Step 411 assigns the DID number(s) to the customers based upon the number of telephone Return Call numbers requested and communicates the DID numbers to the customer via the service provider's web site. Alternatively, the DID numbers could be sent via e-mail, fax or regular mail. A customer account number is also assigned. Multiple DID numbers can be associated with a single account. The customer is now able to make Return Call telephone calls. The above described service provider processing technique is performed in real time. It allows a customer to make a call seconds after submitting his registration information to the telephone service provider.
FIG. 5A shows an example of a cost/minute table for particular calling routes. Table 501 shows the overall cost rate of a telephone call per minute between two countries for a particular customer. Box 505 shows the type of data stored in the table. Legend 502 shows examples of countries from which the call is being made, i.e., Telephone Return Call number. In this example, the United States, the United Kingdom, China and Australia are shown for illustrative purposes. The table can contain entries for every country in the world with telephone service. One example of a world-wide grid may have 256 countries by 256 countries. Alternatively, the costs can be further divided by states in the United States or by regions in any country. Legend 503 shows the country to which the call is being placed, i.e. the destination number. When the called is placed by the customer, a table lookup is made in a database to retrieve the appropriate cost for the call. For example, if the a customer in the United States is calling Australia, the telephone rate in this example would be $1.15 per minute. If a customer in China was calling the U.K., the telephone rate would be $2.72 per minute. Table 501 is stored in corporate database 105. The database can be a standard lookup database, a relational database or any other type of data storage organization. A summary cost table 501 can be created for each individual customer depending upon the specific circumstances of that customer. For example, a volume discount could be given to a high volume caller. The cost table is preferably a composite of tables each representing a cost component. The presence of a multiple cost component allows the easy charge of individual cost components which will be reflected in selected customer cost tables. A cost table such as table 501 can be created for Internet users who have made special contracts with the telephone service provider or others.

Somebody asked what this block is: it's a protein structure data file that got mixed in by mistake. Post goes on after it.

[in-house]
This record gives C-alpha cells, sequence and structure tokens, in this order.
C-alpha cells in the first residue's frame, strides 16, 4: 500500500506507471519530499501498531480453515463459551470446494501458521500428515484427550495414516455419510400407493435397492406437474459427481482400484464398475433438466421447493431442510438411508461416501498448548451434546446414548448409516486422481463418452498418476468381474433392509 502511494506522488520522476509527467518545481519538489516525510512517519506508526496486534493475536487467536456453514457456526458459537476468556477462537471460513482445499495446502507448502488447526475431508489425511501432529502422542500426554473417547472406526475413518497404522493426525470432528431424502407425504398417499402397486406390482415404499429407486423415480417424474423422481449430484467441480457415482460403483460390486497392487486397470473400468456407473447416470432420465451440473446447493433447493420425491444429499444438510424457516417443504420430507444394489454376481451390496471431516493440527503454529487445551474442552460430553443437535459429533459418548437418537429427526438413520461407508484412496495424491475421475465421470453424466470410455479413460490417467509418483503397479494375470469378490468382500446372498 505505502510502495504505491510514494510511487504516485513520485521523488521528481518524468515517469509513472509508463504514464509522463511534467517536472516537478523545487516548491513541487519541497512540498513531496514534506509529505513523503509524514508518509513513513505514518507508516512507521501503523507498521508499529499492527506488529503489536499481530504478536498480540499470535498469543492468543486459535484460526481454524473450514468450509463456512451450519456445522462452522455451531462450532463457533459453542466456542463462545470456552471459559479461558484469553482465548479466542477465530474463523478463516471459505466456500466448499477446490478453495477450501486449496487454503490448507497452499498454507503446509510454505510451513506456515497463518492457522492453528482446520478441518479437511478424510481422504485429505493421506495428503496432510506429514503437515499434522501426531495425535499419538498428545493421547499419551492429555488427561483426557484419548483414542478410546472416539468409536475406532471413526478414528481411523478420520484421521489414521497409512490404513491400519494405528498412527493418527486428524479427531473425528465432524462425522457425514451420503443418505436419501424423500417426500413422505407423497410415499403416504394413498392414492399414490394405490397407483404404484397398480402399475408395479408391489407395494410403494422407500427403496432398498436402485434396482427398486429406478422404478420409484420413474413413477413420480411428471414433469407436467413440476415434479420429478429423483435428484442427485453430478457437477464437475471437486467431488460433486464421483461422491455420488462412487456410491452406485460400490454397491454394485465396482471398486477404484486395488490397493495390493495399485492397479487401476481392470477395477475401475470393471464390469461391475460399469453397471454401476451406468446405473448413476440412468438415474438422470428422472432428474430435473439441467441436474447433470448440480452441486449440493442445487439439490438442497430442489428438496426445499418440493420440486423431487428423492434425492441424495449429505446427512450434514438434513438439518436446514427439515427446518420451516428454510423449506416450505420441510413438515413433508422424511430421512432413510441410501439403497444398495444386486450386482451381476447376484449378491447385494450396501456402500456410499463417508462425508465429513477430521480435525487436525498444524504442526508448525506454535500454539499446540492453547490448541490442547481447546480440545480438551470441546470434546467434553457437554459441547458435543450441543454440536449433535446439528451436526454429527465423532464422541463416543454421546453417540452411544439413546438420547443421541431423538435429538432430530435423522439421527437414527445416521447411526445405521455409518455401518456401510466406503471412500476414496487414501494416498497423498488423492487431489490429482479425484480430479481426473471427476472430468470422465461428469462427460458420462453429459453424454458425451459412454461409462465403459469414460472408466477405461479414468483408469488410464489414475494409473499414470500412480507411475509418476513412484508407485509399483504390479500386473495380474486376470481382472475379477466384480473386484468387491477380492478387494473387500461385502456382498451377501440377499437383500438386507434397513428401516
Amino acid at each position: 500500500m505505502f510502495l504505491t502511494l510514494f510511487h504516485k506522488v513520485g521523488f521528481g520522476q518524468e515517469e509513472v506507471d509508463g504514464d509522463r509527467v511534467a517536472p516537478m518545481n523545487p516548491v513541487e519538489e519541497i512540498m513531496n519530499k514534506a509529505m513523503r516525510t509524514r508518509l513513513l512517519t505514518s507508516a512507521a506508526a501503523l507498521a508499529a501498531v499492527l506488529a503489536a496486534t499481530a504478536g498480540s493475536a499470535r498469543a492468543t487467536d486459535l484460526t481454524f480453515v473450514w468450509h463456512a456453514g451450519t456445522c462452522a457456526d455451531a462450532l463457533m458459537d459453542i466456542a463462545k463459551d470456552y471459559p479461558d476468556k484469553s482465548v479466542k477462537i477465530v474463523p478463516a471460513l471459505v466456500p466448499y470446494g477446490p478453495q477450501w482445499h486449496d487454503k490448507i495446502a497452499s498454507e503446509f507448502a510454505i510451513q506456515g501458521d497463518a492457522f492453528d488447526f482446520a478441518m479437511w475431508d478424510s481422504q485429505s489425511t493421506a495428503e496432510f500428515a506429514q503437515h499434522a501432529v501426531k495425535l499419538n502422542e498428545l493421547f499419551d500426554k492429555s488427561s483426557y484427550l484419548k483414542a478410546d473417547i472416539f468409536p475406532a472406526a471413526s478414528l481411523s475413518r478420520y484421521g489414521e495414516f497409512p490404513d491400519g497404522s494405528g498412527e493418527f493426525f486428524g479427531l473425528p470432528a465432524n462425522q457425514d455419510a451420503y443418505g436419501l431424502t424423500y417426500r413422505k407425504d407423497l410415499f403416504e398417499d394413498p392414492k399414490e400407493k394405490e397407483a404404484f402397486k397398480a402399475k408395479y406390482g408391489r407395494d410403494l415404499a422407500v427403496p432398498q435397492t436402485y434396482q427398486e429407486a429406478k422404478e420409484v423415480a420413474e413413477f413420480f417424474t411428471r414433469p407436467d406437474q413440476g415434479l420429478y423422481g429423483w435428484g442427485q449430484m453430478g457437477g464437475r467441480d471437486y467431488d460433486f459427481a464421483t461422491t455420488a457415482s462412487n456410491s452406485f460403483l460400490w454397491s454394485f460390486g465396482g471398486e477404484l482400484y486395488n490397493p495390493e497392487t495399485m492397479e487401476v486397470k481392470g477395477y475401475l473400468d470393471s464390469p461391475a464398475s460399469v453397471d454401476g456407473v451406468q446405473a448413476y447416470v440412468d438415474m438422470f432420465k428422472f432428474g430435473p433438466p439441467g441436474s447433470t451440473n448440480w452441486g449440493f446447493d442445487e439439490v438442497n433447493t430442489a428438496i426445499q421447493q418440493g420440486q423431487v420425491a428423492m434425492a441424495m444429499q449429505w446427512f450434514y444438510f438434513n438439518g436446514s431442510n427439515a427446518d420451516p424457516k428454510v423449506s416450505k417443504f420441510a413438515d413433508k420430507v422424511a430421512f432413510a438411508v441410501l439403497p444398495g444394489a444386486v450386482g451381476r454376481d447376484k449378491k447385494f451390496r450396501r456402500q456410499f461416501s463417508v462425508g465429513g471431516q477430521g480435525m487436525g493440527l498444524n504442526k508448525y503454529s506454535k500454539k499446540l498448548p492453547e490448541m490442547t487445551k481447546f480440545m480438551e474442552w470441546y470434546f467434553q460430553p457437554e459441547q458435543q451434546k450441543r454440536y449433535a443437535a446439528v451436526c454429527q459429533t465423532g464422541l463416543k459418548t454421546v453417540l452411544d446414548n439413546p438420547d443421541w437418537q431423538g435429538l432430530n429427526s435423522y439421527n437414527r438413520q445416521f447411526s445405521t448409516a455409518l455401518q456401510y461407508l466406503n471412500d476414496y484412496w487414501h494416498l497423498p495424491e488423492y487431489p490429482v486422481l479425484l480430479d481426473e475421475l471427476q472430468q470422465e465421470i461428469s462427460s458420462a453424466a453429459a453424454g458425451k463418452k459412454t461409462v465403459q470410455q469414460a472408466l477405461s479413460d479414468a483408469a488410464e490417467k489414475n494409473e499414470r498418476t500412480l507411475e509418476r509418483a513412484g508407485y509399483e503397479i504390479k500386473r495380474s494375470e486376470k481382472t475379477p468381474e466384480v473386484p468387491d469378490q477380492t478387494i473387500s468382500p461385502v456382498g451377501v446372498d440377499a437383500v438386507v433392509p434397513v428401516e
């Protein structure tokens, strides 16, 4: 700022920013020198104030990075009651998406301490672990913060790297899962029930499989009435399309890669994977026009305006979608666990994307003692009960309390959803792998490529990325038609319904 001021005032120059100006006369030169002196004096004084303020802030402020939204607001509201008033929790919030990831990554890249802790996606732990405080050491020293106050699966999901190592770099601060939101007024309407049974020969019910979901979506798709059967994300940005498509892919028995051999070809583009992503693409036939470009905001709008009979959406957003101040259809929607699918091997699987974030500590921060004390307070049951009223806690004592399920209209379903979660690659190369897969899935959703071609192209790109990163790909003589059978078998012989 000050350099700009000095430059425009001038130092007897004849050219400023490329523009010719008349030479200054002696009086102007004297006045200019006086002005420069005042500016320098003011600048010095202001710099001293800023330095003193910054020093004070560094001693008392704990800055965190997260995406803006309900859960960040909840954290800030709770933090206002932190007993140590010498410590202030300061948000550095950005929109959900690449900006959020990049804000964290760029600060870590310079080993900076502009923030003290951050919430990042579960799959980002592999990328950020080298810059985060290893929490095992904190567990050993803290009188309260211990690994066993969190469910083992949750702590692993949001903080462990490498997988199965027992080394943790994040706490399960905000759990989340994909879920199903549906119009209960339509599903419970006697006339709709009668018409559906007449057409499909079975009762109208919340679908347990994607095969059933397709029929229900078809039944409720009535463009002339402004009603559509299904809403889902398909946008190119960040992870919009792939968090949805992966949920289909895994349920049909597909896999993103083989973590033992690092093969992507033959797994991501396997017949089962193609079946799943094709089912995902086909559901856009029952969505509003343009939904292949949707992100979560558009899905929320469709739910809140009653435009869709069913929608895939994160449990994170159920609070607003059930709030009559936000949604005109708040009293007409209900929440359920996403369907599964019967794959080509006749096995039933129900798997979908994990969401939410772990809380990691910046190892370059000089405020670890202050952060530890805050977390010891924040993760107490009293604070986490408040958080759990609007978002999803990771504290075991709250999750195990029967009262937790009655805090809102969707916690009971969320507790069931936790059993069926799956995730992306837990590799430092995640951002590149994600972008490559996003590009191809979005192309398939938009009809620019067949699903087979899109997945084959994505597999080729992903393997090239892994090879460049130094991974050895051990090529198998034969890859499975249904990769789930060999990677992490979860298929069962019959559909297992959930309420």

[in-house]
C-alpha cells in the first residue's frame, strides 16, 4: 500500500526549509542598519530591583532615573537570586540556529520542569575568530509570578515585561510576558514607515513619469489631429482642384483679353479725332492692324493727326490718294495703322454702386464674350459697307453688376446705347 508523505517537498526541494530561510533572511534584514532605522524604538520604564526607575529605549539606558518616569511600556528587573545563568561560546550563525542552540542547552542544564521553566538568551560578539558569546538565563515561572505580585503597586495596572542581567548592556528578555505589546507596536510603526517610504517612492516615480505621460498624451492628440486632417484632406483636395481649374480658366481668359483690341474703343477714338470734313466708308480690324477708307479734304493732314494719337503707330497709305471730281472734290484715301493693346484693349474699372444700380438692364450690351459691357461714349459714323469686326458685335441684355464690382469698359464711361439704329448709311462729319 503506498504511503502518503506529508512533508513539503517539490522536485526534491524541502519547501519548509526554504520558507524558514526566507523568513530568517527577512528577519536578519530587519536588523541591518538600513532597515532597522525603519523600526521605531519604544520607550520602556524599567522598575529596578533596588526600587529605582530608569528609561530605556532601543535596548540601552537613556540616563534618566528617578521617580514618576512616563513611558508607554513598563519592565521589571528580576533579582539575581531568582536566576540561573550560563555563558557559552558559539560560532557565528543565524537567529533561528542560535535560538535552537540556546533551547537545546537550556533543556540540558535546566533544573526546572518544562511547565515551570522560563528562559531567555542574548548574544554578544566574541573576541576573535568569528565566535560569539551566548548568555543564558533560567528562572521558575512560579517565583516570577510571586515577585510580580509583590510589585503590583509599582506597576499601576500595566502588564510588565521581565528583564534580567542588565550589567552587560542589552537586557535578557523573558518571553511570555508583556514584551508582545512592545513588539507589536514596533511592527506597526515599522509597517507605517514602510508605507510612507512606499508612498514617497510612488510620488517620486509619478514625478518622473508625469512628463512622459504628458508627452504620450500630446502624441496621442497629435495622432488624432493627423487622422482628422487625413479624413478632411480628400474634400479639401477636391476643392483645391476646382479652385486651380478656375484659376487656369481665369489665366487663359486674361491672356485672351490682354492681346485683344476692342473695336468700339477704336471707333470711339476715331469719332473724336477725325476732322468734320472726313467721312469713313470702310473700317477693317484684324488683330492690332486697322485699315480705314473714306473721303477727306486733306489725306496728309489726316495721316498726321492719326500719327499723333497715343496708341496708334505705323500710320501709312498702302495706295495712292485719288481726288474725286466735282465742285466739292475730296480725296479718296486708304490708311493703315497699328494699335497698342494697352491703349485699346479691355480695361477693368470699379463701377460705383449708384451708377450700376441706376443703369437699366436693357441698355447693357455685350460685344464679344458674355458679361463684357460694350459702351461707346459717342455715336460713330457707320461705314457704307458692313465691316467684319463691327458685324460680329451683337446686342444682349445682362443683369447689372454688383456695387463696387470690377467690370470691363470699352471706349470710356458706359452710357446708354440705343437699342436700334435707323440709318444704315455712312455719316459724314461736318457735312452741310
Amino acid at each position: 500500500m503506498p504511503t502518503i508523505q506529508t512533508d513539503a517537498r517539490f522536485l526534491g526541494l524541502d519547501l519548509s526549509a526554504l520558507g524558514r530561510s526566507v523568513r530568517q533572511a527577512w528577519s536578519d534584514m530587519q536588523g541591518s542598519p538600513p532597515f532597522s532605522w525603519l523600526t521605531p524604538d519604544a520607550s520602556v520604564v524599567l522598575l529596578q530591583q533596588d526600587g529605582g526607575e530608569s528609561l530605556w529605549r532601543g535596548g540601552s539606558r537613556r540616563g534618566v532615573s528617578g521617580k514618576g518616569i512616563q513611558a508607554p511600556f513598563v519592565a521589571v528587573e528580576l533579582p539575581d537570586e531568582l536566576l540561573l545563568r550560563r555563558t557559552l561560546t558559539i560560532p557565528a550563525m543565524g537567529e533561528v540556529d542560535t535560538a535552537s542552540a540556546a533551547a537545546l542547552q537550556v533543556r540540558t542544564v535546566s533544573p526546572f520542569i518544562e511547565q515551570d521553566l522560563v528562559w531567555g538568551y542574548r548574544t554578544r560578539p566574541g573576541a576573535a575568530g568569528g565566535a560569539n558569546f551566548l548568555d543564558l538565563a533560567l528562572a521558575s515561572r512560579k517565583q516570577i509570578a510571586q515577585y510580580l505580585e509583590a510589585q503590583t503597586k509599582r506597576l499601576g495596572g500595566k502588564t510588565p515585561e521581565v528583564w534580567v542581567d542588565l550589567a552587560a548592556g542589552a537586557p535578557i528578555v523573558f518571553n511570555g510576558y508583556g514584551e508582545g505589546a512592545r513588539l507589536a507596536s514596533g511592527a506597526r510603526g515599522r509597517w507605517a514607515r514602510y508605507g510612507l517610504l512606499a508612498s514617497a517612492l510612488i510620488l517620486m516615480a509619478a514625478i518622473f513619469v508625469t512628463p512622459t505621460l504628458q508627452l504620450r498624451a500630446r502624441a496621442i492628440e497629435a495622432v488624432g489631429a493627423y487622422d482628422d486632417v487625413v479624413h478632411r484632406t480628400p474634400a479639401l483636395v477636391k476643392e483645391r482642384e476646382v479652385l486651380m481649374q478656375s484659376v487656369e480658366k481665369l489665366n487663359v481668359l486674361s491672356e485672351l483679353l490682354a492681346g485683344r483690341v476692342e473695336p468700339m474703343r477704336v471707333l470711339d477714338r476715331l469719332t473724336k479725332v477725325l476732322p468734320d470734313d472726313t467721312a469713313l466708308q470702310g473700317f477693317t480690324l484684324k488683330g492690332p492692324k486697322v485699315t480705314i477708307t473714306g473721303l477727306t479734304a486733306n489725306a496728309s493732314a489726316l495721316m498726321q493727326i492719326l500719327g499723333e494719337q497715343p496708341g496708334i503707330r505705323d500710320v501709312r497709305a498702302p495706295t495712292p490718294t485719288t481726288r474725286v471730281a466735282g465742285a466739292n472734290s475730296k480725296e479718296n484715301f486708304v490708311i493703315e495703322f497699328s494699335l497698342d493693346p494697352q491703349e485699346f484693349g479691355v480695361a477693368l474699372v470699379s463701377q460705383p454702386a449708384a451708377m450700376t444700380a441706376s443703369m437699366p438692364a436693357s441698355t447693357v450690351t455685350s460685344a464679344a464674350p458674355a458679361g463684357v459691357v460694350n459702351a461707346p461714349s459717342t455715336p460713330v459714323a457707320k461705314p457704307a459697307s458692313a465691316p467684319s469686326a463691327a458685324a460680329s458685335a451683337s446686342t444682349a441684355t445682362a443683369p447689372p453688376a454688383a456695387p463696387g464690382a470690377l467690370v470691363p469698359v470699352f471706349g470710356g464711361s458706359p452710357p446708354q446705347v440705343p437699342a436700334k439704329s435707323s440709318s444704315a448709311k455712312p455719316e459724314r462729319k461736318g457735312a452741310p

In order to create overall cost table 501 for a customer, different operating costs, overhead and profit figures are used to calculate the final cost for a telephone call rate. FIG. 5B shows a leased cost routing table which reflects the cost of the leased or resold lines (or maintenance and deprecation costs if the telephone lines are owned) between countries. The title of the table is "Telephone Line Cost." Table 511 contains the cost of leasing or reselling the telephoning lines (or the ownership costs including depreciation and maintenance) calculated per minute of phone call. While the cost is shown in dollars and cents, the costs could be calculated on a basis of one tenth a cent or even less. Legend 512 illustrates some countries from which the call is being made and the home phone is located. Legend 513 illustrates some countries to which the calls are being made. For each entry for a call from one selected country to country two costs are shown which reflects that the least cost line is selected from multiple line owners or resellers, offering their lines at different costs. In this example, Company A and B rate information is shown although only one or more than two companies could be included in the chart. The difference in cost can be due to line availability, quality of the line or special promotional offers. In this example, the telephone line cost (from a lease, resell or ownership cost) of a call from the United Kingdom to the United States is either $0.38 or $0.41 per minute. The cheaper cost would be selected by the service provider. The service provider could use a least cost optimizer technique implemented by software. This cost contributes to the overall costs of the call.